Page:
Main content area

New insights on Cr(VI) retention by ferrihydrite in the presence of Fe(II)

Hu, Ying, Xue, Qiang, Tang, Jie, Fan, Xin, Chen, Honghan
Chemosphere 2019 v.222 pp. 511-516
Fourier transform infrared spectroscopy, X-ray diffraction, X-ray photoelectron spectroscopy, adsorption, chromium, coprecipitation, crystal structure, differential scanning calorimetry, ferrihydrite, groundwater, iron, iron oxides, soil, solubility, thermogravimetry, toxicity, transmission electron microscopy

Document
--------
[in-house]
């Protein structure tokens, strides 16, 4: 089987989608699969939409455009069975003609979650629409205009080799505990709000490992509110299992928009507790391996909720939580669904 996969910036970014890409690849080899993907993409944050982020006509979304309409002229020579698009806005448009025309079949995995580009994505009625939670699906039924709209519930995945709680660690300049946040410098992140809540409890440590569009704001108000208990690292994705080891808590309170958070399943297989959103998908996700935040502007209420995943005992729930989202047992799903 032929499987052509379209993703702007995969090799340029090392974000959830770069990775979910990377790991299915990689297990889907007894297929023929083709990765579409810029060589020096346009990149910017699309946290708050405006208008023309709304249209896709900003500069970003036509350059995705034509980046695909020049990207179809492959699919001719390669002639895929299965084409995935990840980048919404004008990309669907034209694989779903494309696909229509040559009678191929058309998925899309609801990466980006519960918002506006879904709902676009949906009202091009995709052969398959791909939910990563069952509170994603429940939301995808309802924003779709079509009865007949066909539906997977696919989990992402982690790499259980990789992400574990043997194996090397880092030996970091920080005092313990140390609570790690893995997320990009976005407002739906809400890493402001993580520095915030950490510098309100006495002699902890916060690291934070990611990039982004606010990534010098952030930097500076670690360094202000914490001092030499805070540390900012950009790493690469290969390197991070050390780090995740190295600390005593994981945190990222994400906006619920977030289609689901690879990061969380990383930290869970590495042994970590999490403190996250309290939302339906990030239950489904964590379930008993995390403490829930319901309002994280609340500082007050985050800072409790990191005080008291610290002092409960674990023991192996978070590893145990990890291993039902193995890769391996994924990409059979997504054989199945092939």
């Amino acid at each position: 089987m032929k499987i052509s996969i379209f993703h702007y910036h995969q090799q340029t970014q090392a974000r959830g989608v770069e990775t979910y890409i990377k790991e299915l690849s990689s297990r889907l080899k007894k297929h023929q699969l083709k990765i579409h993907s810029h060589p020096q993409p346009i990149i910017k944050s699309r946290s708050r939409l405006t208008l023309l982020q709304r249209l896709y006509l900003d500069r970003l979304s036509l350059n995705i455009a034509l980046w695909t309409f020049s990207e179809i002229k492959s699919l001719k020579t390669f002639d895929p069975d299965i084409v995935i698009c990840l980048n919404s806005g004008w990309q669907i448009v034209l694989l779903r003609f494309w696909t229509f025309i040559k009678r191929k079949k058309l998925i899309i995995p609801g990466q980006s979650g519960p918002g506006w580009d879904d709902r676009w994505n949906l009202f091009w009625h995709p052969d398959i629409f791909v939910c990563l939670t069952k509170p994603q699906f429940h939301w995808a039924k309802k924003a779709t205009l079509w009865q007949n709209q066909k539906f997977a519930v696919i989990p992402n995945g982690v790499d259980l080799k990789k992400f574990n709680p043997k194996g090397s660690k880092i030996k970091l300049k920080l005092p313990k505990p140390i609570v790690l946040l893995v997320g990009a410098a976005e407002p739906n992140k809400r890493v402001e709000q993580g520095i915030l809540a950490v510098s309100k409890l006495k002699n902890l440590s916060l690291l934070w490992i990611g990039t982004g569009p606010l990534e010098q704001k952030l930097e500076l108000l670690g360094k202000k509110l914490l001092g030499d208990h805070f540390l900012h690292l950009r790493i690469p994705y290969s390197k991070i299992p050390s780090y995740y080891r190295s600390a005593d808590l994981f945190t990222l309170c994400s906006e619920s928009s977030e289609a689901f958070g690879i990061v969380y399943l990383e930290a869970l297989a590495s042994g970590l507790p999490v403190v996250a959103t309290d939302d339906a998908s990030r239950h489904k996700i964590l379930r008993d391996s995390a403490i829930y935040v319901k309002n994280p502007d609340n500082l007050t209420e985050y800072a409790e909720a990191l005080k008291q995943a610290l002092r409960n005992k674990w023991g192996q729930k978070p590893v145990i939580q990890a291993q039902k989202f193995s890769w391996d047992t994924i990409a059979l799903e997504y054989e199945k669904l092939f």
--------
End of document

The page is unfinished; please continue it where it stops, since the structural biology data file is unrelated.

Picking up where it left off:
Hexavalent chromium [Cr(VI)] contamination poses a significant environment hazard due to its high toxicity, solubility, and mobility. Fe(II) is often found to co-exist with iron oxide minerals (IOMs) that are naturally occurring in soil and groundwater. However, the mechanism by which Cr(VI) is retained by IOMs in the presence of Fe(II) remains unclear. Ferrihydrite, the precursor of various iron oxides, is a representative IOM. In this study, the mechanism of Cr(VI) retention by ferrihydrite in the presence of Fe(II) was elucidated. Results from this study showed that Fe(II) adsorbed on ferrihydrite had a significant effect on the Cr(VI) retention process. FTIR analysis demonstrated that Cr(VI) adsorbed on a mineral surface, including outer-spheres and coordinated compounds, can be desorbed. XPS analysis further revealed that non-desorbable Cr includes reduced Cr(III) and partial Cr(VI), which were found to be incorporated into the Cr(III)-Fe(III) co-precipitation within the iron mineral. We also carried out XRD, HRTEM, and TG-DSC measurements in order to determine that the crystal structure, morphology, and physicochemical properties of IOMs were not changed significantly before and after Cr(VI) adsorption. The insights provided by this study aid in the development of a clear understanding of the effects of ferrihydrite in the presence of Fe(II) on the fate of Cr(VI) in both water and soil.